Kinski Butterfly

Richard Sanderson is doing another one of his free-for-all projects Two Minutes Left¬†over at Linear Obsessional Recordings (Submissions open until December 15th). I took part in last year’s Button Box with a spoken word piece from my story “Carlos” that appears in the second Fox Pockets anthology, Shapeshifters. That recording is free to download:

So I thought I’d do another piece, which came about in the usual sort of odd way. There was visiting the Kinski Bar, which I loved so very much and which still fills my head. There’s Fitzcarraldo and its mirror Burden of Dreams, or what you might call the magic and how mad the magic making is. And there was this video of Kinski with a butterfly, which comes from Mein Liebster Feind, Werner Herzog’s singular tribute to his frequent collaborator. Then I found that the German for ‘butterfly’ (der Schemetterling) according to the Wicktionary (well…) comes “from Schmetten (‘cream’) due to old belief that witches transformed themselves into butterflies to steal cream and other milk products.”

Well, that was irresistible.

So I came up with a submission–and in German! “Kinski Butterfly” is more of a poem than a song, I fear. It stole a bit from thinking about opera because of Fitzcarraldo, and from Marlene and Weill — trying to do something in that sort of vein with my, erm, very limited abilities. But that’s how my brain works (if it does). Once I see a thing in my head, I want to make it real. Every random thing that’s caught my attention might show up. It’s all part of the process. Everything, however seemingly random or insignificant (or immense and significant), that goes in my head becomes part of the creative process. And I end up doing rather frightening things that I never thought I’d try — I know it’s not exactly leaping from a tall building, but sometimes the little braveries have a big impact on one’s own life.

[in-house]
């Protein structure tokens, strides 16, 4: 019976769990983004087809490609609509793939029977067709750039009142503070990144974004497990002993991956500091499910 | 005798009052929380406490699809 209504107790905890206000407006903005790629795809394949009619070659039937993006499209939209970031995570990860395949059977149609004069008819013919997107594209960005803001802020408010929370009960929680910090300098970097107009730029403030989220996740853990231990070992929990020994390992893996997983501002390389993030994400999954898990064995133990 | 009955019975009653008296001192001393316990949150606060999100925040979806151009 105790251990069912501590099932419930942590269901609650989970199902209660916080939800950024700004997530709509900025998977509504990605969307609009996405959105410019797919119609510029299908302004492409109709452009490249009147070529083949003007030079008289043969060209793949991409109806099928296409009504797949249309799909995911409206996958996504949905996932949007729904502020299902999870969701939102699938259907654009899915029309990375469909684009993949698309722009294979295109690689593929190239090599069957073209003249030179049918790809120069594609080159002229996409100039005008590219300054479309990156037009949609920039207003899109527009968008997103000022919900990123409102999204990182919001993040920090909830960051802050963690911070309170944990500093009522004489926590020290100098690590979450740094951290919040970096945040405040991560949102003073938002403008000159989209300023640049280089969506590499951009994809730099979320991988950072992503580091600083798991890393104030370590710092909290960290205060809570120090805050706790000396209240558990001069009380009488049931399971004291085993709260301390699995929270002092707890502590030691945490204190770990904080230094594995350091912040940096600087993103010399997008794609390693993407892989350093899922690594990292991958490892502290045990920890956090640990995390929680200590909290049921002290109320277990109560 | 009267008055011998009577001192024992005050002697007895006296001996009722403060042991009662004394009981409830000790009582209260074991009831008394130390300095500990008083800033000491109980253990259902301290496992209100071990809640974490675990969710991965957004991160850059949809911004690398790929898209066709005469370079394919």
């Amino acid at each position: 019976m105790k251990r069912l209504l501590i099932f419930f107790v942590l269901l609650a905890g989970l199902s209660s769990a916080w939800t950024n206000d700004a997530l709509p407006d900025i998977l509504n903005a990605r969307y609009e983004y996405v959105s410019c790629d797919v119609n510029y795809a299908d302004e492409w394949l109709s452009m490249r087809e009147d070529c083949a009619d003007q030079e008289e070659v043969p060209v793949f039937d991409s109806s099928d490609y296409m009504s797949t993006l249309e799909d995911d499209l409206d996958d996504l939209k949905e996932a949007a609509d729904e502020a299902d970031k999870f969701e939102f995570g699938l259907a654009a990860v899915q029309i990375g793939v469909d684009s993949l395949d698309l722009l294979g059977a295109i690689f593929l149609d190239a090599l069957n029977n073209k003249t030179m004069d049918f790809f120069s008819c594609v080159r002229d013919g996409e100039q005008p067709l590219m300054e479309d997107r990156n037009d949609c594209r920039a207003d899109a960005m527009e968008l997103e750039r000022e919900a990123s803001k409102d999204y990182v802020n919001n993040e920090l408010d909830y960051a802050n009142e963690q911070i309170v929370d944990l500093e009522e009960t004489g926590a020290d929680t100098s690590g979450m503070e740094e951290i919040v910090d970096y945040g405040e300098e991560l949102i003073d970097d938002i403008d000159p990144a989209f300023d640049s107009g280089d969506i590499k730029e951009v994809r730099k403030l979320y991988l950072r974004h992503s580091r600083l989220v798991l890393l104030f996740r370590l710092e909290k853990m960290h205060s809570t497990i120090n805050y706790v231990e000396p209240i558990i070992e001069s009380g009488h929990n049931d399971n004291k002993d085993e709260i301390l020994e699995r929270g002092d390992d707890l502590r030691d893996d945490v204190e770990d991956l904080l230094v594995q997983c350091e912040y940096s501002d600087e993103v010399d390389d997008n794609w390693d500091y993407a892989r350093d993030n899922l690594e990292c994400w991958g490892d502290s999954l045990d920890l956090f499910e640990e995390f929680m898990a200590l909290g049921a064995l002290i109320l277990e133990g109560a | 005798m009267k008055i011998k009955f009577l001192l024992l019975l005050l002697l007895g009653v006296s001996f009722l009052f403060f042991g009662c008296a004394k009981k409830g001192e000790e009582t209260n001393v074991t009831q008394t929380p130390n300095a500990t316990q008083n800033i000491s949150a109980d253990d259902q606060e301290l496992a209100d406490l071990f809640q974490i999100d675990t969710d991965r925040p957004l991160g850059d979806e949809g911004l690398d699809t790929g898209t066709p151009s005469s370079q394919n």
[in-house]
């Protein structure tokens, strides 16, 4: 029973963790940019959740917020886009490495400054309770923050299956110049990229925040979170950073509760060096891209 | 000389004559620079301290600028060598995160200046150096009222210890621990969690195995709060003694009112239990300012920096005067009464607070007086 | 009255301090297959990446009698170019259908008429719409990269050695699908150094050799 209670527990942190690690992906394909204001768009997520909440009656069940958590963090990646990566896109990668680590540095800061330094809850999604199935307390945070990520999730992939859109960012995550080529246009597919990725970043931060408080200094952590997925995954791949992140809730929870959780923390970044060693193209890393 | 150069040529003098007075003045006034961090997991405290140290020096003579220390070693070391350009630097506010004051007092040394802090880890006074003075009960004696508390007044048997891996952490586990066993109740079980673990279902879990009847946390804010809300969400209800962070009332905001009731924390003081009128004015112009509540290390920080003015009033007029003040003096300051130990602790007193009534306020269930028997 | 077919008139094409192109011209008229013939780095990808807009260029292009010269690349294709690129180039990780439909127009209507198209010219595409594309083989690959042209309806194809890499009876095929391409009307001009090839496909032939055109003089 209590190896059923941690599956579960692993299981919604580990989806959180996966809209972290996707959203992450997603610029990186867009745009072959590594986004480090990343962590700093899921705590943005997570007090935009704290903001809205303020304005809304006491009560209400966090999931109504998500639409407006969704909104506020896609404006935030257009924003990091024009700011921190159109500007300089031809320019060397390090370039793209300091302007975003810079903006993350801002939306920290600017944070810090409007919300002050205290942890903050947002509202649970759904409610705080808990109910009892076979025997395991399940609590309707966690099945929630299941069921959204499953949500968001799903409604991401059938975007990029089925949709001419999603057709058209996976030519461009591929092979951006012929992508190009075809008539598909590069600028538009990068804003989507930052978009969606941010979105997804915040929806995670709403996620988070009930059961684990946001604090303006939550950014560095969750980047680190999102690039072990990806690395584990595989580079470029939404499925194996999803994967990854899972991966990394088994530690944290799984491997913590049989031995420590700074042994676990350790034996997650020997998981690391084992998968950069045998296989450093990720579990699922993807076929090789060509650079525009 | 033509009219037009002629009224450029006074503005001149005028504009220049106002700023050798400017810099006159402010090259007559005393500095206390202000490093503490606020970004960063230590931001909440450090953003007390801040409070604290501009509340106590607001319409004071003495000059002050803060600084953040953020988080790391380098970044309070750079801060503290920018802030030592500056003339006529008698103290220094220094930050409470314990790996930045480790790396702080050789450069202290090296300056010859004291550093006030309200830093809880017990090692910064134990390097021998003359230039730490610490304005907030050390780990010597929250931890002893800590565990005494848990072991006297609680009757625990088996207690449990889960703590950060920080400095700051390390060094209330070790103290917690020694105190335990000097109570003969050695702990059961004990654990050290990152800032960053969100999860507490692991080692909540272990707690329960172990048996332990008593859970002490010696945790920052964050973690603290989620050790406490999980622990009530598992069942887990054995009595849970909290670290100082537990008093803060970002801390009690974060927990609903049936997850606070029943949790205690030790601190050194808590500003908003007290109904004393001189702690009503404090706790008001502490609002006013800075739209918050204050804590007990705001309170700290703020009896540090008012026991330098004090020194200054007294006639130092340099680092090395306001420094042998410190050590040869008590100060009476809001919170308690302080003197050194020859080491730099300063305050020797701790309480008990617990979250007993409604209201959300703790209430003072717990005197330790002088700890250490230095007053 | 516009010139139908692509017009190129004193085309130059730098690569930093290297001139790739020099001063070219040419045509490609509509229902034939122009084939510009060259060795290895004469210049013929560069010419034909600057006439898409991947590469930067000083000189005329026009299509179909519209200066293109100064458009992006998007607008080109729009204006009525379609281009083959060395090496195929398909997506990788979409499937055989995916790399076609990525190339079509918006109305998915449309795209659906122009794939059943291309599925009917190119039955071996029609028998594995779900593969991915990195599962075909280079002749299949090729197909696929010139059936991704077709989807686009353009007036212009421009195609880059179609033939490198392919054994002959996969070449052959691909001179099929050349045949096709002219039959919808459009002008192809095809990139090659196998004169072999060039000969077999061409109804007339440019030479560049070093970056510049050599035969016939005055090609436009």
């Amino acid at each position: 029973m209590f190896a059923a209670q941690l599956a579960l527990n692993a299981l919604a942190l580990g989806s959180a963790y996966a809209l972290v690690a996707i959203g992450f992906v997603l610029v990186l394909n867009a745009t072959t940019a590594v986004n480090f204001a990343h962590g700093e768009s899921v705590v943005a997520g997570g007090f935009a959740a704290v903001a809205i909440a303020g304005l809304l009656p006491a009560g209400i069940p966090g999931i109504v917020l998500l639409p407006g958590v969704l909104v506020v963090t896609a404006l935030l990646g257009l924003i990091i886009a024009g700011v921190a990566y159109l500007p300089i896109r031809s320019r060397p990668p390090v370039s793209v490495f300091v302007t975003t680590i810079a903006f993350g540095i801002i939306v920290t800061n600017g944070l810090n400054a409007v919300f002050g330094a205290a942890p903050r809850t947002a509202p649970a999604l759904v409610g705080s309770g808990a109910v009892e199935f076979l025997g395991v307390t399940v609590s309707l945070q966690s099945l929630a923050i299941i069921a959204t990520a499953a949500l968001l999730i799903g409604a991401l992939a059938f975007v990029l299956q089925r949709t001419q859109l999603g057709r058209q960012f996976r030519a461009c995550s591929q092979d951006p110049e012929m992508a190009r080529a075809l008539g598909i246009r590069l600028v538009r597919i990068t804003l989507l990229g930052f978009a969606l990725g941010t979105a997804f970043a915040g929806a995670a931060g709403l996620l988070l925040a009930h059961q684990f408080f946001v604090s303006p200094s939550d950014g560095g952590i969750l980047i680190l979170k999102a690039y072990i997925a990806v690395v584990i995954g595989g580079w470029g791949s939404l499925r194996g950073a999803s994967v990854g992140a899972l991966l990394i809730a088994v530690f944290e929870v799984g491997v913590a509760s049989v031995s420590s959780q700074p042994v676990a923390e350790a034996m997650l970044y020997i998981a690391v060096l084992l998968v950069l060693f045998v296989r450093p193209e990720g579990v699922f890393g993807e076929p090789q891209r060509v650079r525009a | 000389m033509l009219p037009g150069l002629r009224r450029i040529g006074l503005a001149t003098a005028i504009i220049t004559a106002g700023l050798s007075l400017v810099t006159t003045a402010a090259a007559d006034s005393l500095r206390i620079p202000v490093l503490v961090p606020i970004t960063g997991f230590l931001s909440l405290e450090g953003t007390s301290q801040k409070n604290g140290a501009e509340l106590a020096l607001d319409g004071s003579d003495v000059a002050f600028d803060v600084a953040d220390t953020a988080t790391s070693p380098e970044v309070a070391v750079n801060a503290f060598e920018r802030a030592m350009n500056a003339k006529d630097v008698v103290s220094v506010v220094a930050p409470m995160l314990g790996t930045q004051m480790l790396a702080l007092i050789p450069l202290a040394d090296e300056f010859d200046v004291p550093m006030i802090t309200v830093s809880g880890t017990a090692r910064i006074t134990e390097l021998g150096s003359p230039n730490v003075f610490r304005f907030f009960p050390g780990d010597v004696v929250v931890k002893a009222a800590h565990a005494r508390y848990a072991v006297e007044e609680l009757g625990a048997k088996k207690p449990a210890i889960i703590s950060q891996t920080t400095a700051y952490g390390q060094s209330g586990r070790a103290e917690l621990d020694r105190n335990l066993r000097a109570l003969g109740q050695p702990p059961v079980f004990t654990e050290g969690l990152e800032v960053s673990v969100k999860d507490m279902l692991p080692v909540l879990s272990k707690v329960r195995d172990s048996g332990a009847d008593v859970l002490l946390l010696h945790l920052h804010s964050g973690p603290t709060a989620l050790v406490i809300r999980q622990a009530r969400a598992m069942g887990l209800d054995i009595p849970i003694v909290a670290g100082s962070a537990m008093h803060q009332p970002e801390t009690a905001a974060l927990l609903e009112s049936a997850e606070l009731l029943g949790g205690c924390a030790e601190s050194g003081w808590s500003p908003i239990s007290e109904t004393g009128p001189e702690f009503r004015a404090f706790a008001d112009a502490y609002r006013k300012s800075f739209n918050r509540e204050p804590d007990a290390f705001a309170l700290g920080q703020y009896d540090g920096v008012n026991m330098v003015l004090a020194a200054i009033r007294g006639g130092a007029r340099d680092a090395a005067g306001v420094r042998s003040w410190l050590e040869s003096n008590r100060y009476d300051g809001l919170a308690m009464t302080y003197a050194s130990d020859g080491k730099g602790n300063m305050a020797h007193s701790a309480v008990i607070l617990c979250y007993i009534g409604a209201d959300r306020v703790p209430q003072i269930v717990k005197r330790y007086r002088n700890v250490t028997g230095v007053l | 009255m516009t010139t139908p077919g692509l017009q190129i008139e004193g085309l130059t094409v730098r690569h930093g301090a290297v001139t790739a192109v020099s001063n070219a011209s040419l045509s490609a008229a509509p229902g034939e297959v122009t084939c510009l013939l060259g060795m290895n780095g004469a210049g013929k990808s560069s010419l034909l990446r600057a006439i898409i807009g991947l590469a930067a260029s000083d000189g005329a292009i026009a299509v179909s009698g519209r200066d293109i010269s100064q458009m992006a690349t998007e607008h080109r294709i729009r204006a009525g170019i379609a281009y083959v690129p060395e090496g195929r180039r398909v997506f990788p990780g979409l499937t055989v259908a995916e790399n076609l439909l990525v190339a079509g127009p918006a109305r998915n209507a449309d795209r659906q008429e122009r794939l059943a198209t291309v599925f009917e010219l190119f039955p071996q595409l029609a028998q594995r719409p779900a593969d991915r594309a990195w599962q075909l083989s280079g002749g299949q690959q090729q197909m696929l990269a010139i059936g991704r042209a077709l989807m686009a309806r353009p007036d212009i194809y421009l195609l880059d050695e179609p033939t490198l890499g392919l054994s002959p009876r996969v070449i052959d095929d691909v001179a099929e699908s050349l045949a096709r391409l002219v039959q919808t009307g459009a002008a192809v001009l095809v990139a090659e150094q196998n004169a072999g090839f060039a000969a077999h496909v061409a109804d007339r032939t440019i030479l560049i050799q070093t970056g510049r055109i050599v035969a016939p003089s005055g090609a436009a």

We’ll see how it turns out once Richard releases the collection on Xmas Eve.

Music for Writers

Fall Fans

Wild claims from MES

Do you write with music?

Frank Duffy asked me to be a part of a project over at the Horrifically Horrifying Horror blog looking at how (or if) writers use music for writing. I get to appear with a bunch of heavy hitters including Lisa Tuttle, Dennis Etchison, Christopher Fowler, Steve Rasnic Tem, Howard Linskey and the lovely Mr B.

Yes, you will not be surprised to hear I write about The Fall — but about a lot more, too!

There’s a wide variety of responses. Ian Ayris talks about needing complete silence — until he was stuck on a final, pivotal scene for his novel and then music helped him over the sudden block. Tim Grimwood recalls how his dark imagination was unlocked by a modern interpretation of Macbeth that included Black Sabbath as a soundtrack. It seems Stephen Bacon shares my love of story songs.

A lot of folks speak of their love for soundtracks: they are good stuff. Often it’s easier to write to something without lyrics. The music buoys you over the words in your head, while singing might actually distract you from them.

Do you use music while you write? Why not drop by and add your voice to the conversation:

Music of the Night: Writers on Writing to Music, collected by Frank Duffy

Good-bye, Kevin Ayers

(via Getty Images)

(via Getty Images)

I was distressed to hear on Twitter yesterday that Kevin Ayers had died. Marc Riley broke the news on Radio 6. As with any ‘celebrity’ death, it was interesting (in that detached way writers have) to see how and where the news spread across social media. When news of Richard Briers‘ death came, it was wonderful to see how nigh on universally he was loved. Ayers didn’t have the same level of fame, but it’s been gratifying to see how many friends thought fondly of him.

He was a unique performer with a laid back style who seemed to have little interest in the professional side of the music industry and as soon as he could manage it, went off to live in France where he could live as he pleased without attention. As the MOJO remembrance puts it:

Kevin Ayers possessed a voice like no other, intrinsically British and full of whimsy and mischief. This latter quality animated much of his life as well as his music.